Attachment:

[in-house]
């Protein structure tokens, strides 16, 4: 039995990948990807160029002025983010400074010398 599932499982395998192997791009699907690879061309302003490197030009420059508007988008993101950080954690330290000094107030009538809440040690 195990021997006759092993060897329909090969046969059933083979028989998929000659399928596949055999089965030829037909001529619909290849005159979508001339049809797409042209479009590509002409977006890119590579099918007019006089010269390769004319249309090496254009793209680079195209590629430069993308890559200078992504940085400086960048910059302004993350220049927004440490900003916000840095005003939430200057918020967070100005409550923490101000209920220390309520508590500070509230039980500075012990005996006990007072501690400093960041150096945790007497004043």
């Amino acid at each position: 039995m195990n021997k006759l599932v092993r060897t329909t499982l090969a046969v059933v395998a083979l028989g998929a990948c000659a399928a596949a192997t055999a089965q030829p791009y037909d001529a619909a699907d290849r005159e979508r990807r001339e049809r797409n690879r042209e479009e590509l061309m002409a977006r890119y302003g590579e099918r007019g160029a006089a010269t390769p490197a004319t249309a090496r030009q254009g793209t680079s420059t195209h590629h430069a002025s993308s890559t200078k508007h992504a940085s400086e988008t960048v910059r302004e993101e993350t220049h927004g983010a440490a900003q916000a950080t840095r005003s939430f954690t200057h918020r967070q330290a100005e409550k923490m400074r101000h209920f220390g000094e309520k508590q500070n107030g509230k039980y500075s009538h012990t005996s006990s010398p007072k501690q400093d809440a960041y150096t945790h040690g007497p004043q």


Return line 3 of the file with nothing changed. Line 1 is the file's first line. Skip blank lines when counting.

């Amino acid at each position: 039995m195990n021997k006759l599932v092993r060897t329909t499982l090969a046969v059933v395998a083979l028989g998929a990948c000659a399928a596949a192997t055999a089965q030829p791009y037909d001529a619909a699907d290849r005159e979508r990807r001339e049809r797409n690879r042209e479009e590509l061309m002409a977006r890119y302003g590579e099918r007019g160029a006089a010269t390769p490197a004319t249309a090496r030009q254009g793209t680079s420059t195209h590629h430069a002025s993308s890559t200078k508007h992504a940085s400086e988008t960048v910059r302004e993101e993350t220049h927004g983010a440490a900003q916000a950080t840095r005003s939430f954690t200057h918020r967070q330290a100005e409550k923490m400074r101000h209920f220390g000094e309520k508590q500070n107030g509230k039980y500075s009538h012990t005996s006990s010398p007072k501690q400093d809440a960041y150096t945790h040690g007497p004043q």